Suddenly, I wake at midnight struggling for breath. After an hour of tossing and turning, I turn on all the lights and pace, certain that will kickstart my breathing. When that fails, I march outside in 29- degree weather, confident the cold will startle my windpipe open. By the time I call 911, two hours later, I’m so breathless I can’t form words and sound like a barking seal.
Within minutes, both an ambulance and fire truck arrive. Several, young men strap an oxygen mask on me and whisk me to the hospital. Despite my protestations, they try and fail to start an IV en route. It will eventually take six, misdirected stabs from four different people to complete the task. The cost of this 5-mile ride to hell? $1628.49. They even charge for the IV which they fail to insert and which I don’t actually need.
Once in the emergency room, I am COMPLETELY IGNORED. Apparently, if you’re breathing and not bleeding, you’re fine. For almost 8 hours, doctors and nurses pass my open door without seeing me madly waving my arms. I have to beg for water and yell out to passersby—including the cleaning crew—to please unhook me from the machines so I can pee, only to find no toilet paper!
Finally, I’m wheeled into my room where only a threadbare curtain separates me from my 80-year-old, incontinent roommate. She defecates in a plastic tub just as my dinner arrives and they clean her with washcloths from our bathroom. The smell makes me gag so I pace the halls to regain my composure. However, several, different staff tell me to return to bed, “in case you fall.” Seriously? Later, I’m woken every 2 hours to have blood drawn and vitals taken. These fatuous interventions only add to my sleep deprivation. At 5:30 AM, a cleaning crew actually turns on ALL our lights to empty the trash cans!
My diagnosis? “Laryngeal paroxysm: a rare but frightening disorder of the vocal cords.” The bill for this 32-hour nightmare? $18,000! Any wonder we have a health care crisis.? A night in jail is infinitely nicer! Trust me, having experienced both, I know. Some advice? Keep oxygen handy and don’t call 911 if you can help it. A friend joked, “You should have stabbed yourself with a pen for a homemade tracheotomy and saved yourself the nightmare.” He has a ‘point;’ ballpoint no doubt.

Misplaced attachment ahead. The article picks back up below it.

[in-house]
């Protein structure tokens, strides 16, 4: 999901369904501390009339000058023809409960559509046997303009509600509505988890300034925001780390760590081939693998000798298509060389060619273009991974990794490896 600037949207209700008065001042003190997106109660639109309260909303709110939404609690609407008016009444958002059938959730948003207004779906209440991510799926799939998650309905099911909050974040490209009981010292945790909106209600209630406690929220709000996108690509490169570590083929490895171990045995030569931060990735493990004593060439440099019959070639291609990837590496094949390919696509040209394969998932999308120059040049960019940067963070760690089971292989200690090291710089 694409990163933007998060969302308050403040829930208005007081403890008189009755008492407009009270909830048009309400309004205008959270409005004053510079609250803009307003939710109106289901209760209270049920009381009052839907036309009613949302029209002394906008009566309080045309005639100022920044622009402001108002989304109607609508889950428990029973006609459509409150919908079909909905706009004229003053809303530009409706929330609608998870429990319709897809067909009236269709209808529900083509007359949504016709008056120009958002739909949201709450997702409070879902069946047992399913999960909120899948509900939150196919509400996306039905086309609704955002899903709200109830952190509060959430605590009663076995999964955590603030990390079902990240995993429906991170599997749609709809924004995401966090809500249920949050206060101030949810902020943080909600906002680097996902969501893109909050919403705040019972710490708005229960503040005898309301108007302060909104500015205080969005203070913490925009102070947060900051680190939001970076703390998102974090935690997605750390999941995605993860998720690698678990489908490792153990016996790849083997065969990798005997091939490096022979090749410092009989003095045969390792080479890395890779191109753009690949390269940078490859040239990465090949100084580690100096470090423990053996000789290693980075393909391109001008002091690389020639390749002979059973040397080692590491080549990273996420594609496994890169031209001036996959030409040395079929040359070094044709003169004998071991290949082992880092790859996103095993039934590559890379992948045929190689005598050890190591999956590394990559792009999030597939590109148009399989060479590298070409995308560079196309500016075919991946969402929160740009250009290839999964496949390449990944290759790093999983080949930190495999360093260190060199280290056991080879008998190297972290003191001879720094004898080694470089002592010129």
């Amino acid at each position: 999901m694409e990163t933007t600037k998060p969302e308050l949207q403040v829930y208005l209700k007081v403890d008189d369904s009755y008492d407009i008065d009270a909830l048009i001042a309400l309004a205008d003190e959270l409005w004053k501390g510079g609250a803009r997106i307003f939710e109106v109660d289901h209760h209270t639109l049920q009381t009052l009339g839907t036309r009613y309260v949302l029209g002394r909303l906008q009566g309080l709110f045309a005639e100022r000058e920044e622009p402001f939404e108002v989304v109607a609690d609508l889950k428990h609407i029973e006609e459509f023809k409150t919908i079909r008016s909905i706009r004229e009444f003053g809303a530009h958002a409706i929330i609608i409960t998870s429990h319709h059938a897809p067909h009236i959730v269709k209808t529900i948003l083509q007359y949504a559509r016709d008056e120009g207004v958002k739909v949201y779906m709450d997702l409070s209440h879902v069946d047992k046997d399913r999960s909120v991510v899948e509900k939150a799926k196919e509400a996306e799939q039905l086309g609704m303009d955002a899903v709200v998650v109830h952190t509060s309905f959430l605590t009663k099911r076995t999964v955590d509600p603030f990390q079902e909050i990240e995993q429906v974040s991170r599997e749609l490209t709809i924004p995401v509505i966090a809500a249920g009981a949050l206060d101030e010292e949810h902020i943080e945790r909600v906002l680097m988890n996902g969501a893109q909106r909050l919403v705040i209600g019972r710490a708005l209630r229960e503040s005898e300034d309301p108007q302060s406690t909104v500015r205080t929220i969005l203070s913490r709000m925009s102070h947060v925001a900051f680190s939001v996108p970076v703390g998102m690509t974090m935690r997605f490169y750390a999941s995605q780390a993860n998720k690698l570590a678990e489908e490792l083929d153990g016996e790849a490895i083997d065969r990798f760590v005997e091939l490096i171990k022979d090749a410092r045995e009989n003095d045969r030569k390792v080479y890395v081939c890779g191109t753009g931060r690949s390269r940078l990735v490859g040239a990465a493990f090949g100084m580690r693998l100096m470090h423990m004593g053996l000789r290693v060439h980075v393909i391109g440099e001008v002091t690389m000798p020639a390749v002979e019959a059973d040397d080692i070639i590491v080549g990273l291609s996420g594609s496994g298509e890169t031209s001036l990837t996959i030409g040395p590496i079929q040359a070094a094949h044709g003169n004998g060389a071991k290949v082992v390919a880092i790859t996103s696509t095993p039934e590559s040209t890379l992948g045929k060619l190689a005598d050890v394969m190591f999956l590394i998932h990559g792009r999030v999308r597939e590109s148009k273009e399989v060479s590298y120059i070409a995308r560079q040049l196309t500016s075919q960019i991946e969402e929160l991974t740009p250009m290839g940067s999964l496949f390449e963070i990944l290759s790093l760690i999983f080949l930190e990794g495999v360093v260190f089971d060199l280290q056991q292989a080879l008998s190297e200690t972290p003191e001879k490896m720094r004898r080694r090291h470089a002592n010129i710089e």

Oh gosh Helen! I think some Maui spiritual healing time is in order! Be well my friend — I’m so, so sorry to read about your experience! 😦
I’m super but hospitals are not nurturing or healthy places to go. Avoid if you can!
Oh Helen, so sorry you had this happen.
Jon Lee here (Tennis player from the Tucson Racquet Club)…
Sorry to hear of your medical emergency… I hope you are feeling better today.
Just curious – What Hospital / ER Room did you go to? Your entire ambulance and ER Room experience is sad to hear…
Stay strong… Jon
Jon Lee 3161 N Hill Farm DR Tucson, AZ
I’m super great. This happened last month. I was at TMC.
Might want to read this story – sounds similar to your medical experience…
Thank you for this piece I do hope you are all right and yes, your experience is dreadful and unfortunately all too common. It’s not until something happens do we learn how awful help can turn out to be. Pray for good health! Thanks again, Tasha Halpert
I do find it interesting that ALL of my doctor and nurse friends tell me they would “never” want to have to go into a hospital themselves. Pretty telling, right?
Welcome to Obamacare!!!